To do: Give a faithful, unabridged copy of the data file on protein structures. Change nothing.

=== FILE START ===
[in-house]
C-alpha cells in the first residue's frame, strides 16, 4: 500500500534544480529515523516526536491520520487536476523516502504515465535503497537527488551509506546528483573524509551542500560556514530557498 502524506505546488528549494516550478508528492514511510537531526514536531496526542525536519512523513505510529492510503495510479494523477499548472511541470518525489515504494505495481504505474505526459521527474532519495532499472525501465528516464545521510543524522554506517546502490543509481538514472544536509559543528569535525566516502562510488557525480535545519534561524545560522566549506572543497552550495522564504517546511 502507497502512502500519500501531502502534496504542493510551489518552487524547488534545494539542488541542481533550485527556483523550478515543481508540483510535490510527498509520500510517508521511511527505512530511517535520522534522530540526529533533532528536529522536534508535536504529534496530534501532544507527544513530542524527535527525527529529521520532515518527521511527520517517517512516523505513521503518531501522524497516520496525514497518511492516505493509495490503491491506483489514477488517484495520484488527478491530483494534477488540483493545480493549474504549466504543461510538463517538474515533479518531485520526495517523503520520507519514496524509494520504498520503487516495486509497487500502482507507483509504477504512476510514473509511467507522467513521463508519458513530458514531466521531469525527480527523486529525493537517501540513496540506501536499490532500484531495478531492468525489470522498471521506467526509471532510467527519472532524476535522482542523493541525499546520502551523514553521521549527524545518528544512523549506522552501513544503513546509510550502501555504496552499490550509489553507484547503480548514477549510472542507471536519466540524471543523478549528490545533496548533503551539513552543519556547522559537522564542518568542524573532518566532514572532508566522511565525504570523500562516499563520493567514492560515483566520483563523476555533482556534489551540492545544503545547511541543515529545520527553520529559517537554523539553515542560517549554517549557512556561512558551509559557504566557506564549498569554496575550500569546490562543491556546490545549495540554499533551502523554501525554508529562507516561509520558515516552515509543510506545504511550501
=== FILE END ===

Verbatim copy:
[in-house]
C-alpha cells in the first residue's frame, strides 16, 4: 500500500534544480529515523516526536491520520487536476523516502504515465535503497537527488551509506546528483573524509551542500560556514530557498 502524506505546488528549494516550478508528492514511510537531526514536531496526542525536519512523513505510529492510503495510479494523477499548472511541470518525489515504494505495481504505474505526459521527474532519495532499472525501465528516464545521510543524522554506517546502490543509481538514472544536509559543528569535525566516502562510488557525480535545519534561524545560522566549506572543497552550495522564504517546511 502507497502512502500519500501531502502534496504542493510551489518552487524547488534545494539542488541542481533550485527556483523550478515543481508540483510535490510527498509520500510517508521511511527505512530511517535520522534522530540526529533533532528536529522536534508535536504529534496530534501532544507527544513530542524527535527525527529529521520532515518527521511527520517517517512516523505513521503518531501522524497516520496525514497518511492516505493509495490503491491506483489514477488517484495520484488527478491530483494534477488540483493545480493549474504549466504543461510538463517538474515533479518531485520526495517523503520520507519514496524509494520504498520503487516495486509497487500502482507507483509504477504512476510514473509511467507522467513521463508519458513530458514531466521531469525527480527523486529525493537517501540513496540506501536499490532500484531495478531492468525489470522498471521506467526509471532510467527519472532524476535522482542523493541525499546520502551523514553521521549527524545518528544512523549506522552501513544503513546509510550502501555504496552499490550509489553507484547503480548514477549510472542507471536519466540524471543523478549528490545533496548533503551539513552543519556547522559537522564542518568542524573532518566532514572532508566522511565525504570523500562516499563520493567514492560515483566520483563523476555533482556534489551540492545544503545547511541543515529545520527553520529559517537554523539553515542560517549554517549557512556561512558551509559557504566557506564549498569554496575550500569546490562543491556546490545549495540554499533551502523554501525554508529562507516561509520558515516552515509543510506545504511550501